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Youngblood musings: A Chat with Cleveland’s Kyrie Irving
by rick olivares pic by mark duncan/AP
Kyrie Irving received a pass from Andrew Bynum. He tried to drive down the baseline but the Los Angeles Clippers’ Willie Green followed him.
He faked a jumpshot but Green didn’t bite.
Irving dribbled once between his legs. Shifted the ball from right to left in a shake and bake move. Dribbled behind his back from left to right then spun around Green. The Clippers’ massive center DeAndre Jordan left Bynum to try and block Irving’s shot.
Only the Cavaliers’ third year point guard was a little more quicksilver quick for a layup.
Another day. Another city.
Irving drove hard down the baseline. The Knicks’ Carmelo Anthony tried to block Irving shot from behind but he missed. Metta World Peace met Irving at the basket but his jump was a second too fast. Bucket.
The Holiday Season has definitely brought some cheer to the Cleveland Cavaliers. After going 4-12 for November, December has mostly chilled the Cavaliers’ foes as they have posted a 4-2 record so far to climb to 9-14.
Around the same time last season, Cleveland was 5-12.
It’s a word that Irving used a lot in his 15-minute interview with Asian journalists.
Of his team’s current record vis-à-vis last season’s pace, the point guard said, “Just continuing to be a consistent team every single night. We’re still young but we’re not using that as an excuse. We’re just continuing to play through one another and trust one another and be a great team. Great teams are consistent every single night and that's what we’re trying to do.”
“I’m just continuing to work hard, not only for myself but for my teammates, trying to be consistent and trying to get as many wins as possible. There’s been an adjustment period but I’m getting used to it and we’re definitely finding some continuity within our organization so it’s good to be playing well right now especially as a team.”
Not since LeBron James was the sheriff in Ohio has a young player given the Cavaliers hope. The former overall number draft pick out of Duke University is currently norming 20.9 points (14th in the league), 3.1 rebounds, 5.8 assists, and 1.0 steals versus 3.1 turnovers per outing. Irving is currently second in the East All-Star Guards voting trailing only the Miami Heat’s Dwyane Wade.
The Cavs’ record aside, in a weakened Eastern Conference with only three teams above .500, Cleveland have a strong chance to book a seat to the NBA’s second season for the first time in Irving’s tenure in Ohio. Underscored the NBA’s current player of the week (along with the Portland Trailblazers’ LaMarcus Aldridge).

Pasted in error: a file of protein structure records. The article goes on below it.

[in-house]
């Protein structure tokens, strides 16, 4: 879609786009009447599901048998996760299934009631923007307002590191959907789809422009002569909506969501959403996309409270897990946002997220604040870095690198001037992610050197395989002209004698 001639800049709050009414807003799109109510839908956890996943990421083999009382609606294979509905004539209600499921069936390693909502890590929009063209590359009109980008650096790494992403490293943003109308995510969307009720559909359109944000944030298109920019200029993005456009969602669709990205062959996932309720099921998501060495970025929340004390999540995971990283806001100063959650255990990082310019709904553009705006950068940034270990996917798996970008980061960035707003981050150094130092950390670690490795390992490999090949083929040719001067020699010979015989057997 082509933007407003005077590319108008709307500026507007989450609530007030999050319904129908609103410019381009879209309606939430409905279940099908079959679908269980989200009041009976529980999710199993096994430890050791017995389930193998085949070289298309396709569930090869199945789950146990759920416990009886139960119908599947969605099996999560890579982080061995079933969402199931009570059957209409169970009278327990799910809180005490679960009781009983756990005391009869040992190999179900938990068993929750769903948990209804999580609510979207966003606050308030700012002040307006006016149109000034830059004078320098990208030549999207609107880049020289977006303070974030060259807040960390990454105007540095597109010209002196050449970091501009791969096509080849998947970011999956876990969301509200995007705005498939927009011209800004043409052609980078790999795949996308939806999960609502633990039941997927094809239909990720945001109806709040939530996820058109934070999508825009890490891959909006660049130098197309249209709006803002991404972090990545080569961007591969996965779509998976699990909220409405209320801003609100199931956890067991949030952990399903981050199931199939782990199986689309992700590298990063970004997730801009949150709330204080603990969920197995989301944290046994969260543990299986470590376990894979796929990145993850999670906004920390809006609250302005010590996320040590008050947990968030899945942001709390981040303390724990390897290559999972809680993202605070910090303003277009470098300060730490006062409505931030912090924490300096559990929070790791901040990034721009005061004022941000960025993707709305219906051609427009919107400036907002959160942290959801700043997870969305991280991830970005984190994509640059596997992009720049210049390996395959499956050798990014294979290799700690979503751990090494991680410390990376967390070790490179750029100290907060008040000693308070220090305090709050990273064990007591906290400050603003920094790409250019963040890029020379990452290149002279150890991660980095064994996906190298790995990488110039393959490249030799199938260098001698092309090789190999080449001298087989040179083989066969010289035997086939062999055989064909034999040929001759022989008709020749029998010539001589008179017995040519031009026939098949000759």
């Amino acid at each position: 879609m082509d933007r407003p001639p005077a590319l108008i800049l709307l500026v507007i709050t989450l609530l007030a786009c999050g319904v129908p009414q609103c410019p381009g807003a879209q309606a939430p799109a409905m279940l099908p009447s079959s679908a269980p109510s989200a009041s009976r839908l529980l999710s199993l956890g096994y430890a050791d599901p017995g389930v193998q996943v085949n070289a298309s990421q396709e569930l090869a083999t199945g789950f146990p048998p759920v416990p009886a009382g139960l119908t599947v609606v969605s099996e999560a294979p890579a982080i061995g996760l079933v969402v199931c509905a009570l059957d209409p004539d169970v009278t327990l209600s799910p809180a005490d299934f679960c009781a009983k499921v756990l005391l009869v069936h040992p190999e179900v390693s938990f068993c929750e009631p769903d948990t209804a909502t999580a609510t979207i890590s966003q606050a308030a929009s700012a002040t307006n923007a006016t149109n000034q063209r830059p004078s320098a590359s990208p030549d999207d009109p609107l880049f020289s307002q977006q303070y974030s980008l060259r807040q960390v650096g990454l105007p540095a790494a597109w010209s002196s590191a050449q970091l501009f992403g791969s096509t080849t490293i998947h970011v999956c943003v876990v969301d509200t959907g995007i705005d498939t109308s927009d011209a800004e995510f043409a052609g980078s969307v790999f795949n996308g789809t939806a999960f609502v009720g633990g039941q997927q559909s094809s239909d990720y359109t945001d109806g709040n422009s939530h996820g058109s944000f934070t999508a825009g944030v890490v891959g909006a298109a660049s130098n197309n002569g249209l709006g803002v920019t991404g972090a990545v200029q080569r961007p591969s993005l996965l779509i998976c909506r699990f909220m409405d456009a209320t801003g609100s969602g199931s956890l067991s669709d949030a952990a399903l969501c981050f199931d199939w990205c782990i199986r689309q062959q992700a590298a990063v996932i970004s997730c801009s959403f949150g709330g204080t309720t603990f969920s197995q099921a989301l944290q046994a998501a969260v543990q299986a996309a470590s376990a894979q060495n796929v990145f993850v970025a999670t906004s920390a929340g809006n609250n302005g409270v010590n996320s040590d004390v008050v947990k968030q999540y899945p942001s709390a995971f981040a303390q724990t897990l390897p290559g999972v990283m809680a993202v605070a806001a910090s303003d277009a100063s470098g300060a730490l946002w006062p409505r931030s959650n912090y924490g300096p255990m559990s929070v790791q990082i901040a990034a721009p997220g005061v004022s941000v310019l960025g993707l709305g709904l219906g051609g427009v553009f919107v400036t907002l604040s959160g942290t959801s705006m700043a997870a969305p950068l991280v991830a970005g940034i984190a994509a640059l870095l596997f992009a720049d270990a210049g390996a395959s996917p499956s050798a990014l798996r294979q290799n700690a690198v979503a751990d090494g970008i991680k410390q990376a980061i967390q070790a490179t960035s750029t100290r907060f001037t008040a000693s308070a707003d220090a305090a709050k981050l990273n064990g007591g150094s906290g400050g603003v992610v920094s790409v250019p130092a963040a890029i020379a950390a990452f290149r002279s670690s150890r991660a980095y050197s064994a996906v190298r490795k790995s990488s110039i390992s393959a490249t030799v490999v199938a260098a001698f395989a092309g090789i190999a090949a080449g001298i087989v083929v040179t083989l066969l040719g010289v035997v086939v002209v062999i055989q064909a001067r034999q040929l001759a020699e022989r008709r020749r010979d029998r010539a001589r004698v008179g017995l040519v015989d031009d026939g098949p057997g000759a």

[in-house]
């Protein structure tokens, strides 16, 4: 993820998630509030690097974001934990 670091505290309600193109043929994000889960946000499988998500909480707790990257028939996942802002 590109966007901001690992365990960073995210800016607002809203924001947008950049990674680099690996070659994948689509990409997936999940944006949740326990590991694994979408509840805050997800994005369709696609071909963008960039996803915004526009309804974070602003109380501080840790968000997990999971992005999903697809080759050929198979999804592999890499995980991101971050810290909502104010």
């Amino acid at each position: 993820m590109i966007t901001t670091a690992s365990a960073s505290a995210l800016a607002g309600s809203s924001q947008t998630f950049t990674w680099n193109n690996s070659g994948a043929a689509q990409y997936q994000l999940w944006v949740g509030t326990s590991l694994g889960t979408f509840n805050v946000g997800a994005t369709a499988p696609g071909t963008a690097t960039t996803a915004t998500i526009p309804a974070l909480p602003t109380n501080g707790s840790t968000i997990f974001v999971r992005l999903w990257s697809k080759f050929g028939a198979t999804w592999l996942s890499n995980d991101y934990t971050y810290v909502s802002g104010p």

“At this point in the season, it’s still the beginning of the season, a lot can change. Everybody will probably say we’re underperforming but that’s just the way the game works sometimes. Things aren’t going to always be perfect but all the teams in the East are definitely contending teams and we’re competitive. We’ll see how the record looks once the 82-game season is done.”
Like James before him, Irving is superbly handling the pressure of being handed the role of being the face of the team.
At the start of the season, the Cavs looked good as they selected Anthony Bennett, their third number one overall draft pick of the last 10 years (James went tops in 2003 out of St. Vincent-St. Mary High School while Irving was first of the 2011 batch).
Bennett, the 6’8” forward out of the University of Nevada Las Vegas has struggled mightily this season. In 19 minutes per game, he has averaged a poor 2.2 points and 1.9 rebounds in 19 matches.
Bennett was supposed to be the key addition to a young Cavs team that would bring them back to prominence. Instead he has ridden the bench for long stretches while looking horribly out of shape.
Irving, however, isn’t about to give up on his teammate and fellow number draft pick. He constantly offers the Canadian a heaping dose of advice: “I just tell him to keep his head up and continue to work hard. As a rookie, there’s definitely a learning curve you have to go through and he’s going through that right now and we just need him to keep his confidence and be in the circle with our team. That’s all we want him to do, to continue to learn, get in the game and play like himself.”
Youngblood teammates in the NBA aren’t the only ones Irving is considering mentoring. Irving, an Australian-American (he was born in Melbourne as his father, Drederick, a Boston University alum, played pro hoops in Australia), said that he is willing to help young Aussie phenom, 6’6” Dante Exum who projected to join the next NBA draft. “I’m always willing to help any young players but at the same time, there are things that you have to go through on your own that I went through on my own, steps I had to take in order to be where I am. At the same time, I’m still a young player figuring things out as well. If this was my eighth and ninth year, I would probably have a lot more information to give him but there are some things you have to figure out on your own coming in as a young guy in the league.”
With an average age of 24, the Cavaliers are the NBA’s youngest team. The return of Mike Brown to the sidelines also means a period of adjustment to a new system of play. But Irving says there is no room for anyone to make excuses. “Right now, I’m just trying to win as many games as possible and get to the next step. I haven’t been to the playoffs in my three years so that’s definitely the main goal and I know for sure that we have the team this year to do it and every day is a step towards making that goal.”